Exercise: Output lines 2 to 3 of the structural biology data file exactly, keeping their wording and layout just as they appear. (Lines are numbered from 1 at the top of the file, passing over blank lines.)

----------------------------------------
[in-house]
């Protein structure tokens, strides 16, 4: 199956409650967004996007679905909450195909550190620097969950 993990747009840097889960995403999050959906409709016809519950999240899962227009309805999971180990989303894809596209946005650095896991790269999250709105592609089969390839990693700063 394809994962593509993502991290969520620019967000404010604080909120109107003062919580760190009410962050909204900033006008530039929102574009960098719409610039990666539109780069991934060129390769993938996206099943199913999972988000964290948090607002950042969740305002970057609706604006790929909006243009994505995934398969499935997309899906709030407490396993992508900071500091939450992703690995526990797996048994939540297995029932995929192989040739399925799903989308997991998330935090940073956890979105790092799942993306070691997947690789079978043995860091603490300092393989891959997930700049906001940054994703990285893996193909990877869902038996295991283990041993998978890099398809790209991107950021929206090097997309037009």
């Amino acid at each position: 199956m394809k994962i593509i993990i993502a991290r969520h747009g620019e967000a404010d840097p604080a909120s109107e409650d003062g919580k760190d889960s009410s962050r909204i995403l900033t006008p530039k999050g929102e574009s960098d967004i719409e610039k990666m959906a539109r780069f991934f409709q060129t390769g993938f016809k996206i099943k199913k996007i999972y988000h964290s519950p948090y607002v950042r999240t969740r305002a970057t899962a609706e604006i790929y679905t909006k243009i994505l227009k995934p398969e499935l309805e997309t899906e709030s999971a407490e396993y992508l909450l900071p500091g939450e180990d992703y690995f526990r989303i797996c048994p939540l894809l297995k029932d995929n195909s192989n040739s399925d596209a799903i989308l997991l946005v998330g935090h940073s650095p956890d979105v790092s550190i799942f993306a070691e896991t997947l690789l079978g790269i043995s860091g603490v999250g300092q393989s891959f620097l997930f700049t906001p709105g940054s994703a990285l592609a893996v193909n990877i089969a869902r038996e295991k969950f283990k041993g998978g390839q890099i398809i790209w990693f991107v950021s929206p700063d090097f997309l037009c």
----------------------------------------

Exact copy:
């Protein structure tokens, strides 16, 4: 199956409650967004996007679905909450195909550190620097969950 993990747009840097889960995403999050959906409709016809519950999240899962227009309805999971180990989303894809596209946005650095896991790269999250709105592609089969390839990693700063 394809994962593509993502991290969520620019967000404010604080909120109107003062919580760190009410962050909204900033006008530039929102574009960098719409610039990666539109780069991934060129390769993938996206099943199913999972988000964290948090607002950042969740305002970057609706604006790929909006243009994505995934398969499935997309899906709030407490396993992508900071500091939450992703690995526990797996048994939540297995029932995929192989040739399925799903989308997991998330935090940073956890979105790092799942993306070691997947690789079978043995860091603490300092393989891959997930700049906001940054994703990285893996193909990877869902038996295991283990041993998978890099398809790209991107950021929206090097997309037009």
């Amino acid at each position: 199956m394809k994962i593509i993990i993502a991290r969520h747009g620019e967000a404010d840097p604080a909120s109107e409650d003062g919580k760190d889960s009410s962050r909204i995403l900033t006008p530039k999050g929102e574009s960098d967004i719409e610039k990666m959906a539109r780069f991934f409709q060129t390769g993938f016809k996206i099943k199913k996007i999972y988000h964290s519950p948090y607002v950042r999240t969740r305002a970057t899962a609706e604006i790929y679905t909006k243009i994505l227009k995934p398969e499935l309805e997309t899906e709030s999971a407490e396993y992508l909450l900071p500091g939450e180990d992703y690995f526990r989303i797996c048994p939540l894809l297995k029932d995929n195909s192989n040739s399925d596209a799903i989308l997991l946005v998330g935090h940073s650095p956890d979105v790092s550190i799942f993306a070691e896991t997947l690789l079978g790269i043995s860091g603490v999250g300092q393989s891959f620097l997930f700049t906001p709105g940054s994703a990285l592609a893996v193909n990877i089969a869902r038996e295991k969950f283990k041993g998978g390839q890099i398809i790209w990693f991107v950021s929206p700063d090097f997309l037009c």